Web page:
classification
Title: Wrong function calls and referring to not removed concepts in descriptor HowTo (documentation)
Type: Stage: needs patch
Components: Documentation Versions: Python 3.7, Python 3.6, Python 3.5
process
Status: open Resolution:
Dependencies: Superseder:
Assigned To: rhettinger Nosy List: David Becher, Mariatta, dholth, docs@python, eryksun, marco.buttu, martin.panter, rhettinger
Priority: normal Keywords:

Created on 2015-10-18 18:49 by David Becher, last changed 2017-09-25 08:18 by rhettinger.

Files
File name Uploaded Description Edit
21.diff.txt David Becher, 2015-10-18 18:49 review
Messages (11)
msg253159 - (view) Author: David Becher (David Becher) Date: 2015-10-18 18:49
Since Python 3 removed unbound methods, I found some references using the old terminology in this HowTo about descriptors (https://docs.python.org/3/howto/descriptor.html). Also, since unbound methods have been removed, the function call types.MethodType now only takes two arguments, namely the function to bind and the object to bind to. In the current documentation, however, the old function call with three arguments is still being used.

I made a pull request on github, then I realized that it is just a mirror repo. Attached you will see a patch file with some of the obvious changes that could me made to the document
msg253165 - (view) Author: Martin Panter (martin.panter) * (Python committer) Date: 2015-10-19 00:40
Thanks for the patch. I left a few comments on the code review. I think the class is meant to represent a real function object, not a wrapper. And it would be good to update the following paragraphs about unbound methods.

Also, it looks like the rest of that page could do with some other updates. E.g. no need for explicit Function(object) base class, no need to mention that a method exists in Python 2.3, code could use @classmethod decorator syntax. But these are a slightly separate issues.
msg253168 - (view) Author: Martin Panter (martin.panter) * (Python committer) Date: 2015-10-19 03:29
Also further up the page, “unbound methods . . . are . . . based on the descriptor protocol” is probably not really correct or useful. Issue 23702 is already open about mentioning unbound methods.
msg253202 - (view) Author: Raymond Hettinger (rhettinger) * (Python committer) Date: 2015-10-20 02:55
I'll update this document to reflect the current state of the world.
msg270007 - (view) Author: Daniel Holth (dholth) Date: 2016-07-08 19:38
This bit me also. Is there other documentation for how many arguments MethodType() should take?
msg270014 - (view) Author: Eryk Sun (eryksun) * Date: 2016-07-08 23:01
I'm surprised it's not documented for the types module:

https://docs.python.org/3.5/library/types.html#types.MethodType

At least the docstring has the parameters:

    >>> print(types.MethodType.__doc__)
    method(function, instance)
    
    Create a bound instance method object.
msg293162 - (view) Author: Martin Panter (martin.panter) * (Python committer) Date: 2017-05-06 14:23
Raymond I suggest you unassign this and let others work on it.
msg293163 - (view) Author: Raymond Hettinger (rhettinger) * (Python committer) Date: 2017-05-06 15:15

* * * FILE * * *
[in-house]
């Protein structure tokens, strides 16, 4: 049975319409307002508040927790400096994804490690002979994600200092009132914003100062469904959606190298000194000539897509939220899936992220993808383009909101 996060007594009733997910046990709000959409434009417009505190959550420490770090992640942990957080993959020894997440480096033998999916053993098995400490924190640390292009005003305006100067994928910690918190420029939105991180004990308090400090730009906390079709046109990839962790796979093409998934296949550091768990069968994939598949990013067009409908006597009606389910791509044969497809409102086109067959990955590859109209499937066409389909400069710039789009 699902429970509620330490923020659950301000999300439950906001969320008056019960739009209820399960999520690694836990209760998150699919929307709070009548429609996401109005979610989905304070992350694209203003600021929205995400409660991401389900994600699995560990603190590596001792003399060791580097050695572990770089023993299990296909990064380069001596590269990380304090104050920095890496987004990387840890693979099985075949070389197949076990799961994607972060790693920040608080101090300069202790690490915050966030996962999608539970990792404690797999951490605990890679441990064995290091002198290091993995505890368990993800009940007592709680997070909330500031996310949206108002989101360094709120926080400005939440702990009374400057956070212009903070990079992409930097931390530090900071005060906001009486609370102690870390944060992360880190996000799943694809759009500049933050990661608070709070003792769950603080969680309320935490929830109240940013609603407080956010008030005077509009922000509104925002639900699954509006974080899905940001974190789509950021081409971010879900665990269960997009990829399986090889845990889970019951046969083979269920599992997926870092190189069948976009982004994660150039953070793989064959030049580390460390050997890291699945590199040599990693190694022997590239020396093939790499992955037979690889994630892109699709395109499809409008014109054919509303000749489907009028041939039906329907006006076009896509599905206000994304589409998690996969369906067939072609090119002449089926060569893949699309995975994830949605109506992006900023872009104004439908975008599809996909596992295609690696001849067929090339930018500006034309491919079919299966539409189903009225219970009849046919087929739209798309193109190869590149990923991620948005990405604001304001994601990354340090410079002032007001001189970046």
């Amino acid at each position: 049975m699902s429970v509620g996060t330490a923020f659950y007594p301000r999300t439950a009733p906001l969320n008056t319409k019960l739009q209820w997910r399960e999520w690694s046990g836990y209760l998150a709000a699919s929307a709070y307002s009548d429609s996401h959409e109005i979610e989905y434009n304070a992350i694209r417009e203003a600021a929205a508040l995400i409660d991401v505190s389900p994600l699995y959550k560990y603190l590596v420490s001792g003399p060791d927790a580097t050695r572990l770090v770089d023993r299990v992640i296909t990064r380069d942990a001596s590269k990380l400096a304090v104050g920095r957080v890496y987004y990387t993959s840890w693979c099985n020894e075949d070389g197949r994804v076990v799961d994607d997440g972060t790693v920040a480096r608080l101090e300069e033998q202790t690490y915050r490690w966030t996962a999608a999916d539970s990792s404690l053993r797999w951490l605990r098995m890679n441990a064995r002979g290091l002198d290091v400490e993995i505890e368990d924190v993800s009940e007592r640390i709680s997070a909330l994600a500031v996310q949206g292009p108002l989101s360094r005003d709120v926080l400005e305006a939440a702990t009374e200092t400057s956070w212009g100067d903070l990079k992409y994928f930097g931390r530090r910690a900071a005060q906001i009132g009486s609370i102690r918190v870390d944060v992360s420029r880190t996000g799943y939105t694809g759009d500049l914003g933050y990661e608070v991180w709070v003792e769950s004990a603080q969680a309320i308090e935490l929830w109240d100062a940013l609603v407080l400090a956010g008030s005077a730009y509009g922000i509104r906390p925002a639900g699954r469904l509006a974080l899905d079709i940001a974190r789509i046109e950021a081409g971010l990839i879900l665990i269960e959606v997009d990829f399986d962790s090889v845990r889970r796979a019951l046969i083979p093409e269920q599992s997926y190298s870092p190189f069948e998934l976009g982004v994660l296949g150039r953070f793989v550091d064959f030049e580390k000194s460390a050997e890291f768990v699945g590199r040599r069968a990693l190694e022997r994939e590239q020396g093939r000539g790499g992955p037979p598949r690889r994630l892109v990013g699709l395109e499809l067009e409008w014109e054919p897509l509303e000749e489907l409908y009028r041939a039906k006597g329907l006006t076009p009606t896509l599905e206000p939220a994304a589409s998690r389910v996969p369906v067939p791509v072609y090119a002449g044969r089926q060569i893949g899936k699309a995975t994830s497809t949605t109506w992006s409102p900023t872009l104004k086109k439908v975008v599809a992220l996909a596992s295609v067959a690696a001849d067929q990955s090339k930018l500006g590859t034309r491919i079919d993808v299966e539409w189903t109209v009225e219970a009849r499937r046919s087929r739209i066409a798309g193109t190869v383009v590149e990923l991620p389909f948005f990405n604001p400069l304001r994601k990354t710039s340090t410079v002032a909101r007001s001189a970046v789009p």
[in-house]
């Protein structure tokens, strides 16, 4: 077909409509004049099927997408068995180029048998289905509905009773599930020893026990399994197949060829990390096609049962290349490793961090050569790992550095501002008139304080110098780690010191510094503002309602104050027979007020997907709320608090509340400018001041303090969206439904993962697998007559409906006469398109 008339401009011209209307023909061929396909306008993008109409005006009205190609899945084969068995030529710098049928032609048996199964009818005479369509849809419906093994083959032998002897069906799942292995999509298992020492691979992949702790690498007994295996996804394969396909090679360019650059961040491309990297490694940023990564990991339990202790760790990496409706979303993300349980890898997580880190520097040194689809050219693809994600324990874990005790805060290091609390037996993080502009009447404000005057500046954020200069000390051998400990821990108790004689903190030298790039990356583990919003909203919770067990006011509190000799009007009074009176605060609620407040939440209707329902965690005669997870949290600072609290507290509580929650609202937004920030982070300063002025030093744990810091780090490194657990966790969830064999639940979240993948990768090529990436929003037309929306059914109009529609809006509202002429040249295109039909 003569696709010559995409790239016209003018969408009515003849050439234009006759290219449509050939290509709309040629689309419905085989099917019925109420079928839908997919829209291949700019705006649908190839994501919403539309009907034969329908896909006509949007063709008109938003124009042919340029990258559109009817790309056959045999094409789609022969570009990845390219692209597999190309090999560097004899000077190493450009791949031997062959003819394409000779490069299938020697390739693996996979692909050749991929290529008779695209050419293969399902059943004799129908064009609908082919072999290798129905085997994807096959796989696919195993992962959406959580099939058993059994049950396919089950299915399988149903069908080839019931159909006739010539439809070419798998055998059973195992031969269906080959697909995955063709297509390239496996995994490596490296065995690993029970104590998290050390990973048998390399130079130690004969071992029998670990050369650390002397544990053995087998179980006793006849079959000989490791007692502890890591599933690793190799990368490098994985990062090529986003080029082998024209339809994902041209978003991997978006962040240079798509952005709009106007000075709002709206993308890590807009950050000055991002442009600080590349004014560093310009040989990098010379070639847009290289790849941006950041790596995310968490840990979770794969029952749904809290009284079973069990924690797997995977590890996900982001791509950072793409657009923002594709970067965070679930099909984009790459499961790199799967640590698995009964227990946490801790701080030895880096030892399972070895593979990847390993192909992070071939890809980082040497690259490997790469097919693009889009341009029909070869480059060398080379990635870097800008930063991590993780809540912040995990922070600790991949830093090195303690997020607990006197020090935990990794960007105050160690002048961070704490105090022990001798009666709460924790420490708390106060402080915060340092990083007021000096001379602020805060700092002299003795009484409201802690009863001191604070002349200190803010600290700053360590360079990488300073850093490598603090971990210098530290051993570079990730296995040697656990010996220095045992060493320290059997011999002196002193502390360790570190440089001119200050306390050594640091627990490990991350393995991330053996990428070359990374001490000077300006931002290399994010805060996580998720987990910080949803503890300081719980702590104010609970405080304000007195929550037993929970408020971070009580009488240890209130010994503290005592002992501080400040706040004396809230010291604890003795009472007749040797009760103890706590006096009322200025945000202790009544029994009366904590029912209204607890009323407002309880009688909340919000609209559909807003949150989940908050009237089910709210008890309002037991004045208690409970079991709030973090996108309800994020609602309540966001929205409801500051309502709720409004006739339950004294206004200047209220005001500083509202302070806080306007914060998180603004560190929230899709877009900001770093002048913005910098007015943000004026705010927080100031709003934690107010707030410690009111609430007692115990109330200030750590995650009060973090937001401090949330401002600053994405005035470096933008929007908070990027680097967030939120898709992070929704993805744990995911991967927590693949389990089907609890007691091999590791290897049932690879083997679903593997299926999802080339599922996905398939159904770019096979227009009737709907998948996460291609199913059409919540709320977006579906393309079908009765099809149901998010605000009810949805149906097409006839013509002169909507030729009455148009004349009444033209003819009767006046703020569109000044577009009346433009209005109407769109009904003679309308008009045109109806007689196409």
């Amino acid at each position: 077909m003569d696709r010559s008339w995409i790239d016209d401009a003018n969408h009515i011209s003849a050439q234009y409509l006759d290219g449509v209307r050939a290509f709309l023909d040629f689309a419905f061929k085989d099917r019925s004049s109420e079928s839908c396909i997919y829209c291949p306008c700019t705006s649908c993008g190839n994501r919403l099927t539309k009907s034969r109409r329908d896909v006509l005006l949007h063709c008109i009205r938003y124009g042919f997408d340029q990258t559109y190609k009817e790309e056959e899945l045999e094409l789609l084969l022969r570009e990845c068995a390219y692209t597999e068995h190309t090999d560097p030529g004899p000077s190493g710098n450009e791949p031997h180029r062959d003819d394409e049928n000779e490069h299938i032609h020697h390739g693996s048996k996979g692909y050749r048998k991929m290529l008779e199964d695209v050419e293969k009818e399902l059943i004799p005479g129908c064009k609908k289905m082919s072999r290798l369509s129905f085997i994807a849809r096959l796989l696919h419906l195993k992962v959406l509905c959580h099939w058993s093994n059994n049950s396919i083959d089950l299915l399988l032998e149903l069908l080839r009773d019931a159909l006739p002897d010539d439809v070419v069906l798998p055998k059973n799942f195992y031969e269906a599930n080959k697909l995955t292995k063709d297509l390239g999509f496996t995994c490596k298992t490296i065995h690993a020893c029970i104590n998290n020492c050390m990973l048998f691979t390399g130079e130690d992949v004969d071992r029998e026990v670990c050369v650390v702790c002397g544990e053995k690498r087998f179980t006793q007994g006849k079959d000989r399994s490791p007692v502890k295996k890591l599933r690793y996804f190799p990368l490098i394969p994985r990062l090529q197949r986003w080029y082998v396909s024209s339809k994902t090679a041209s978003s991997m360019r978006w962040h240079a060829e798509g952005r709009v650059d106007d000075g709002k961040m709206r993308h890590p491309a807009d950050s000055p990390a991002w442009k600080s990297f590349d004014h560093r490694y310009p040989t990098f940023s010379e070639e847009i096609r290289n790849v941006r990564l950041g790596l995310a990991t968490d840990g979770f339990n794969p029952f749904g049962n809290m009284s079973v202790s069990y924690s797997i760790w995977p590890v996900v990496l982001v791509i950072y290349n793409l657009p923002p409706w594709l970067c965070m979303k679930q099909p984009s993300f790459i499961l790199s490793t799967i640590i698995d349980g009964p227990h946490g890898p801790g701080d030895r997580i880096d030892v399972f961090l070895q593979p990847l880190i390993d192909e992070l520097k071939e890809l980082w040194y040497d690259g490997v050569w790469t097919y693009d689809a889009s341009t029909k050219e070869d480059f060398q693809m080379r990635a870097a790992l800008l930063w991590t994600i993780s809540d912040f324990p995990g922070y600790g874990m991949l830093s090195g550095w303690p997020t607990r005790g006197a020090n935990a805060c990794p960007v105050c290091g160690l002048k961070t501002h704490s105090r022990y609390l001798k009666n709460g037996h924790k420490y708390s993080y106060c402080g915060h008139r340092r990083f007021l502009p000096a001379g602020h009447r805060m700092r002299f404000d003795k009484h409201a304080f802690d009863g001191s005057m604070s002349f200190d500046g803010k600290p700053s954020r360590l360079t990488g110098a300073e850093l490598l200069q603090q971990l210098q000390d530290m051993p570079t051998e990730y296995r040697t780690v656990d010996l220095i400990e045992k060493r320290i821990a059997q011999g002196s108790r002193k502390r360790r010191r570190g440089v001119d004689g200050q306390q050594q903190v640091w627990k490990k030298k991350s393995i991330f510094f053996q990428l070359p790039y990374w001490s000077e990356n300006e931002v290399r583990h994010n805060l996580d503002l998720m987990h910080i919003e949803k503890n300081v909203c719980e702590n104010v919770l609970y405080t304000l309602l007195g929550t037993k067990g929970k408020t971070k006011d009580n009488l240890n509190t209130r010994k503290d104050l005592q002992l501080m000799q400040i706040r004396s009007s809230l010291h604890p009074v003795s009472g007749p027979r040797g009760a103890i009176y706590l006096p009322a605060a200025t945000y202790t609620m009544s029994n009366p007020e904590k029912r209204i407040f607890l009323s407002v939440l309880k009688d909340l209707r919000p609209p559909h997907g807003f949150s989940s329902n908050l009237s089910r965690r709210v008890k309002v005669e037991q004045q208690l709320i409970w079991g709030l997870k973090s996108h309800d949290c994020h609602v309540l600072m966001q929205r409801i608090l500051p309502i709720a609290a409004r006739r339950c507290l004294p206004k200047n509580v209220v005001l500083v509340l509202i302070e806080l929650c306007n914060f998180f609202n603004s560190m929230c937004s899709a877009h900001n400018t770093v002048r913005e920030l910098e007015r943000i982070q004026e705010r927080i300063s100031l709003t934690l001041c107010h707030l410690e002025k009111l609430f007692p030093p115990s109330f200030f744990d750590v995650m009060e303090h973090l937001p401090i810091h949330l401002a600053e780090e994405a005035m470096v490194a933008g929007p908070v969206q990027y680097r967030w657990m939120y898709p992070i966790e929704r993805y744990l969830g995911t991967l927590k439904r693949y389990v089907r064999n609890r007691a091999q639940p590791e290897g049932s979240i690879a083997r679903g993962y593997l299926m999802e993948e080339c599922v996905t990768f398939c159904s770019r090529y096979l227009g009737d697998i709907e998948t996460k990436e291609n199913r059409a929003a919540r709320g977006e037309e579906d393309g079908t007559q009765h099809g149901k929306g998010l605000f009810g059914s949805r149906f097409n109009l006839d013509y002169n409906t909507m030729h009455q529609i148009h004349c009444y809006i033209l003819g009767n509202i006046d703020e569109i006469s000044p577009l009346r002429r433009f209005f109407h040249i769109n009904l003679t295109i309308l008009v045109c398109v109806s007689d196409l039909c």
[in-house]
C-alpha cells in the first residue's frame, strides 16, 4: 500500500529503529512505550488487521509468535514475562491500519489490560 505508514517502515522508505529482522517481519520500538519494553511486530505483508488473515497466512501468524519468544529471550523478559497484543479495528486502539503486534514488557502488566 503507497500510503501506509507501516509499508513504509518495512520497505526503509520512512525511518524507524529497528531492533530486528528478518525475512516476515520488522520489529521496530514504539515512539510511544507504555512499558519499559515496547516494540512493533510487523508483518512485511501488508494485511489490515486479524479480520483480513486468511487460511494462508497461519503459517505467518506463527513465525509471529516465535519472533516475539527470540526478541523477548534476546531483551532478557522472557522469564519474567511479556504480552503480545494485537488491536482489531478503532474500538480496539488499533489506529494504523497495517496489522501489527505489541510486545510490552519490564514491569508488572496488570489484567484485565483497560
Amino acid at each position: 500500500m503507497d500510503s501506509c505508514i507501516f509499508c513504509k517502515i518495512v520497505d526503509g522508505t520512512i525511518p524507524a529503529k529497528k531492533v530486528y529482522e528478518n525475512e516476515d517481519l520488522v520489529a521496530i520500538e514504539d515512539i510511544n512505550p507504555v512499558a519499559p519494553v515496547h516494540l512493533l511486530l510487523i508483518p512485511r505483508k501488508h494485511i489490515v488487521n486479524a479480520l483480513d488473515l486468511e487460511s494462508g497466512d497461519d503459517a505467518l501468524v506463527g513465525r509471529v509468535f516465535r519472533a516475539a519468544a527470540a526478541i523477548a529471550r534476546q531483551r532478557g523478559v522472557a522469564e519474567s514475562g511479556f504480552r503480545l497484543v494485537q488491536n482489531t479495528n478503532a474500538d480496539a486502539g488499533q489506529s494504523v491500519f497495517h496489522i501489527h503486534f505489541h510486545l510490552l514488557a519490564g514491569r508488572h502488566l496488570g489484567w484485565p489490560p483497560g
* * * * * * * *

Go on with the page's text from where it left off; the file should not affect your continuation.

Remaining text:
I will have a chance to work on this before long.
msg293237 - (view) Author: Marco Buttu (marco.buttu) * Date: 2017-05-08 15:15
I also noticed that the howto differentiates between objects and classes:

"The details of invocation depend on whether obj is an object or a class."

I think it is misleading, because a class is actually an object.  IMHO is better to differentiate between classes and non-classes objects:

"The details of invocation depend on whether obj is a class or not."
msg293252 - (view) Author: Raymond Hettinger (rhettinger) * (Python committer) Date: 2017-05-08 20:28
> I think it is misleading, because a class is actually an object.

This is only misleading *after* you know all the interesting details about Python and metaclasses.  Prior to that, it is a reasonable and important distinction that I don't want to get lost in weasel words.   The calls from object.__getattribute__ are different that those from type.__getattribute__.  Likewise, data and non-data descriptors can only be described in terms of objects versus classes.  Lastly, descriptors only work when stored in a class, if you store them in instances, they don't get invoked.
msg302921 - (view) Author: Raymond Hettinger (rhettinger) * (Python committer) Date: 2017-09-25 08:18
I've just updated the section on unbound methods.  I'll be working on a number of other improvements over the next few weeks and will incorporate the suggested changes where appropriate.
History
Date User Action Args
2017-09-25 08:18:42rhettingersetmessages: + msg302921
2017-09-25 08:15:17rhettingerunlinkissue23702 dependencies
2017-05-08 20:28:45rhettingersetmessages: + msg293252
2017-05-08 15:15:13marco.buttusetnosy: + marco.buttu
messages: + msg293237
2017-05-06 15:15:56rhettingersetmessages: + msg293163
2017-05-06 14:45:05Mariattasetversions: + Python 3.7, - Python 3.4
2017-05-06 14:23:47martin.pantersetmessages: + msg293162
stage: patch review -> needs patch
2016-10-03 06:05:23Mariattasetnosy: + Mariatta
2016-07-08 23:01:12eryksunsetnosy: + eryksun
messages: + msg270014
2016-07-08 19:38:07dholthsetnosy: + dholth
messages: + msg270007
2015-10-20 02:55:22rhettingersetmessages: + msg253202
2015-10-20 02:54:39rhettingersetassignee: docs@python -> rhettinger
2015-10-19 03:29:04martin.pantersetmessages: + msg253168
2015-10-19 03:26:18martin.panterlinkissue23702 dependencies
2015-10-19 00:40:46martin.pantersetversions: + Python 3.4, Python 3.5
nosy: + martin.panter

messages: + msg253165

stage: patch review
2015-10-18 18:54:57SilentGhostsetnosy: + rhettinger
2015-10-18 18:49:49David Bechercreate